Soldiers Slammed With Baggage Fees, an Abducted Blogger, and Carmageddon

Adriana Diaz

Delta Airlines charged 34 soldiers returning from Afghanistan $2,800 in extra baggage fees yesterday. Once they were airborne, Staff Sergeants Fred Hilliker and Robert O'Hair recorded their frustration in a video, which they posted to YouTube. The video has gone viral, receiving more than 130,000 views since being posted yesterday. According to the military's agreement with the airline, military travelers are allowed to check three bags for free in Coach and four in First Class. The sergeants in the video appear to be flying coach and say their fourth bags were filled with Army weapons. On its blog, Delta issued an apology to the soldiers and said it would look into the incident. There was no mention of a reimbursement. According to a military spokesperson, the soldiers could potentially be reimbursed by the government.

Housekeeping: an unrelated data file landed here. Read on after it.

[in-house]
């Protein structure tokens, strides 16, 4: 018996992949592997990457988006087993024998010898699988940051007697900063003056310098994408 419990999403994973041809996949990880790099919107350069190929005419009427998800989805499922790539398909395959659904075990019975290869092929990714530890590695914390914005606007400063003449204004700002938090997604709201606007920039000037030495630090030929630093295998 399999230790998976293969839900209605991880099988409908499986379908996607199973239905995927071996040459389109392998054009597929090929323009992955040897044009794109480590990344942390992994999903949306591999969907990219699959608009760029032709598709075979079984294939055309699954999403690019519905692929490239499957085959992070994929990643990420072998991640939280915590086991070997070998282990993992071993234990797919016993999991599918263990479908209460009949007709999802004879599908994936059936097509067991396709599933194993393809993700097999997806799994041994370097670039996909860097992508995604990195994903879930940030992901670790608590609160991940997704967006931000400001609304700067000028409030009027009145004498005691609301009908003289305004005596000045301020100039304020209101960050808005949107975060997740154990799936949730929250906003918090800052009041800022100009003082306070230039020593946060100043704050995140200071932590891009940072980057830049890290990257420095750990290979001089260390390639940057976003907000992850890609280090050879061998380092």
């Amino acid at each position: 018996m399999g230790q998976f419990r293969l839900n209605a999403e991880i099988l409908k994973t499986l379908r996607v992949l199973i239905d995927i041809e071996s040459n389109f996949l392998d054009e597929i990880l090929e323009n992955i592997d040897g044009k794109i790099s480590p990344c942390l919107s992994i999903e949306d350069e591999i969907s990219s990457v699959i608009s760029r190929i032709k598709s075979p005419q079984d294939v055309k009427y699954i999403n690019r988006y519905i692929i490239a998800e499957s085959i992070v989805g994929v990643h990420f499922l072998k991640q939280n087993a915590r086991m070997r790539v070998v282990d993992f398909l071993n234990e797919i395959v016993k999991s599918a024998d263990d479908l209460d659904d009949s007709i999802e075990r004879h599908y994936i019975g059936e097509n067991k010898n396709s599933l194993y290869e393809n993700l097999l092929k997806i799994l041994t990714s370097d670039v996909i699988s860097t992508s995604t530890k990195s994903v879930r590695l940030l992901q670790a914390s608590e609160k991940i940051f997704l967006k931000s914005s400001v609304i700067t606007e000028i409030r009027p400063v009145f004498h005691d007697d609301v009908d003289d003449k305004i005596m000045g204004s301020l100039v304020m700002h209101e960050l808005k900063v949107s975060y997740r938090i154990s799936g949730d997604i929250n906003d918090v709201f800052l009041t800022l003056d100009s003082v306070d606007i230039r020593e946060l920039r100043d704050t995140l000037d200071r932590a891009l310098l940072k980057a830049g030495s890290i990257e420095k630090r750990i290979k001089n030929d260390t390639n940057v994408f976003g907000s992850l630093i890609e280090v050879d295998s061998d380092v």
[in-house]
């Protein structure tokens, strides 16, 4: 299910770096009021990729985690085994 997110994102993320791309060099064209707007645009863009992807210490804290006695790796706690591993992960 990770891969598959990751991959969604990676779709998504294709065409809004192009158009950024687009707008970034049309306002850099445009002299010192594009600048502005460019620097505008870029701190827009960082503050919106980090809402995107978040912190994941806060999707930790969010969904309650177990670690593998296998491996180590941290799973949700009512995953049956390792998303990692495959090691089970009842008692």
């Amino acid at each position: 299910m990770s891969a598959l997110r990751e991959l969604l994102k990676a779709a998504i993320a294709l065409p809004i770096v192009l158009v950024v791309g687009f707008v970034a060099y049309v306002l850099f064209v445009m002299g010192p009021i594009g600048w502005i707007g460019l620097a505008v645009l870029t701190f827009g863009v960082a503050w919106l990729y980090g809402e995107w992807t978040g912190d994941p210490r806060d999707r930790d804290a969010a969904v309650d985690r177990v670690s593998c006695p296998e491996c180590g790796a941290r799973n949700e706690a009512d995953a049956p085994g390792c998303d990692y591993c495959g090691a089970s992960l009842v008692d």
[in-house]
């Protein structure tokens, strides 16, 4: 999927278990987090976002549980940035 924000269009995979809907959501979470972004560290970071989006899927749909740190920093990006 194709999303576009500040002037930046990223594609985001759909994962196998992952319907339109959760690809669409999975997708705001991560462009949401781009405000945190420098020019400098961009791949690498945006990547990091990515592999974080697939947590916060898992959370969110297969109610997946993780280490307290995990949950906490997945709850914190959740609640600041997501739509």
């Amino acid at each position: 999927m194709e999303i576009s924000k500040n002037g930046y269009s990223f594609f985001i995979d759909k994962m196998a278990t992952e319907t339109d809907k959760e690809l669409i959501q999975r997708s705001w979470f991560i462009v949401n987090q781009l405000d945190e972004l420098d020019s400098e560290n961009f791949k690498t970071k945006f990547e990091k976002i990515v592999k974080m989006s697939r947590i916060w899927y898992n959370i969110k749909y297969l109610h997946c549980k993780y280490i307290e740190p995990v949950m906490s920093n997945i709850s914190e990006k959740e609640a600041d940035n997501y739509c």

Social media is abuzz about the openly gay Syrian-American blogger who was reportedly kidnapped. Amina Arraf who writes the blog A Gay Girl in Damascus under the pen name Amina Abdalla, was abducted by armed men while on her way to an opposition meeting, according to an unnamed eyewitness.  Thanks to her blog, Arraf has become a popular figure in the uprising against the Syrian government. Her family and friends have created the Facebook page Free Amina Abdalla to help find her. The page has gained more than 12,000 members in two days. On Twitter, the hashtag #FreeAmina is circulating around the world in tweets of support for the blogger. As of this morning, Arraf is still missing.

And lastly, City of Angels residents have to deal with some of the most painstaking bumper-to-bumper traffic in the country, and it's about to get worse. When Interstate 405 closes for construction July 15 to 17 , Los Angeles is in for what some are calling "carmageddon 2011." The shutdown will leave the 281,000 cars that depend on I-405 high and dry. L.A. residents are so concerned about "carmageddon" that they've devoted Twitter handles and hashtags to the freeway shutdown. Some are calling it the end of the world for L.A. while others are stocking up on bread and milk, thanks to the city's suggestion that drivers stay home during "car-mageddon" weekend.

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